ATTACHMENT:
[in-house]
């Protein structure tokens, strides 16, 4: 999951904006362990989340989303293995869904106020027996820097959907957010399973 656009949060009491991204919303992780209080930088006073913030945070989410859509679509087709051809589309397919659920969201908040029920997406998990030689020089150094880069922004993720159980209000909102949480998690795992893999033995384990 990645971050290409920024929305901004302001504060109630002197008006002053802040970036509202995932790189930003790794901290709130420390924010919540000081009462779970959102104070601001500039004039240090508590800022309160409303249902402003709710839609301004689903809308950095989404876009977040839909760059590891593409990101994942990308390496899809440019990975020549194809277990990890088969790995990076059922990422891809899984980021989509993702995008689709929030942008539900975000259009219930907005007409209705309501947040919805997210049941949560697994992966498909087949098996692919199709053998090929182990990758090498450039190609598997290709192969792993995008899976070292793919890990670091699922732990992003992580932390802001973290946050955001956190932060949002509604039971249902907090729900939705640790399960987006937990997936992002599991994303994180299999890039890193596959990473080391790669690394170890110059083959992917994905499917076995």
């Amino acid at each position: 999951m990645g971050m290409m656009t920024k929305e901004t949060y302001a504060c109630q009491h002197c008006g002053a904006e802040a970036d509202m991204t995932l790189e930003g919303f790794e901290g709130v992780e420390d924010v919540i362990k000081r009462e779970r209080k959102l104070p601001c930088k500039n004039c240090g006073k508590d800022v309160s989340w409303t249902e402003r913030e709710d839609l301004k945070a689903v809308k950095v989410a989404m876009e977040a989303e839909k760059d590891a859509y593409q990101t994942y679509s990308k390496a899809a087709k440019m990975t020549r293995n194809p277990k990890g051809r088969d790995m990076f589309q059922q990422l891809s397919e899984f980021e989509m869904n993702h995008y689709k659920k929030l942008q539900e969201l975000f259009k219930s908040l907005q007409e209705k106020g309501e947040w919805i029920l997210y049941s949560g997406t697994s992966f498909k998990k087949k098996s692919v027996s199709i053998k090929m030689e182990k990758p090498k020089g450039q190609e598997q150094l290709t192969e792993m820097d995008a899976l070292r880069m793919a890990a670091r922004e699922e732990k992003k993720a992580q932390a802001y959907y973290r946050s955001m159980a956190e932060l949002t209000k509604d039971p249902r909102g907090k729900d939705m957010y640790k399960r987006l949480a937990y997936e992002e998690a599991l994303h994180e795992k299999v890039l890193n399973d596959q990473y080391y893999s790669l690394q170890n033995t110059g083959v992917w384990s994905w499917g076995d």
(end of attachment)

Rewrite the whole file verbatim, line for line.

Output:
[in-house]
């Protein structure tokens, strides 16, 4: 999951904006362990989340989303293995869904106020027996820097959907957010399973 656009949060009491991204919303992780209080930088006073913030945070989410859509679509087709051809589309397919659920969201908040029920997406998990030689020089150094880069922004993720159980209000909102949480998690795992893999033995384990 990645971050290409920024929305901004302001504060109630002197008006002053802040970036509202995932790189930003790794901290709130420390924010919540000081009462779970959102104070601001500039004039240090508590800022309160409303249902402003709710839609301004689903809308950095989404876009977040839909760059590891593409990101994942990308390496899809440019990975020549194809277990990890088969790995990076059922990422891809899984980021989509993702995008689709929030942008539900975000259009219930907005007409209705309501947040919805997210049941949560697994992966498909087949098996692919199709053998090929182990990758090498450039190609598997290709192969792993995008899976070292793919890990670091699922732990992003992580932390802001973290946050955001956190932060949002509604039971249902907090729900939705640790399960987006937990997936992002599991994303994180299999890039890193596959990473080391790669690394170890110059083959992917994905499917076995």
């Amino acid at each position: 999951m990645g971050m290409m656009t920024k929305e901004t949060y302001a504060c109630q009491h002197c008006g002053a904006e802040a970036d509202m991204t995932l790189e930003g919303f790794e901290g709130v992780e420390d924010v919540i362990k000081r009462e779970r209080k959102l104070p601001c930088k500039n004039c240090g006073k508590d800022v309160s989340w409303t249902e402003r913030e709710d839609l301004k945070a689903v809308k950095v989410a989404m876009e977040a989303e839909k760059d590891a859509y593409q990101t994942y679509s990308k390496a899809a087709k440019m990975t020549r293995n194809p277990k990890g051809r088969d790995m990076f589309q059922q990422l891809s397919e899984f980021e989509m869904n993702h995008y689709k659920k929030l942008q539900e969201l975000f259009k219930s908040l907005q007409e209705k106020g309501e947040w919805i029920l997210y049941s949560g997406t697994s992966f498909k998990k087949k098996s692919v027996s199709i053998k090929m030689e182990k990758p090498k020089g450039q190609e598997q150094l290709t192969e792993m820097d995008a899976l070292r880069m793919a890990a670091r922004e699922e732990k992003k993720a992580q932390a802001y959907y973290r946050s955001m159980a956190e932060l949002t209000k509604d039971p249902r909102g907090k729900d939705m957010y640790k399960r987006l949480a937990y997936e992002e998690a599991l994303h994180e795992k299999v890039l890193n399973d596959q990473y080391y893999s790669l690394q170890n033995t110059g083959v992917w384990s994905w499917g076995d």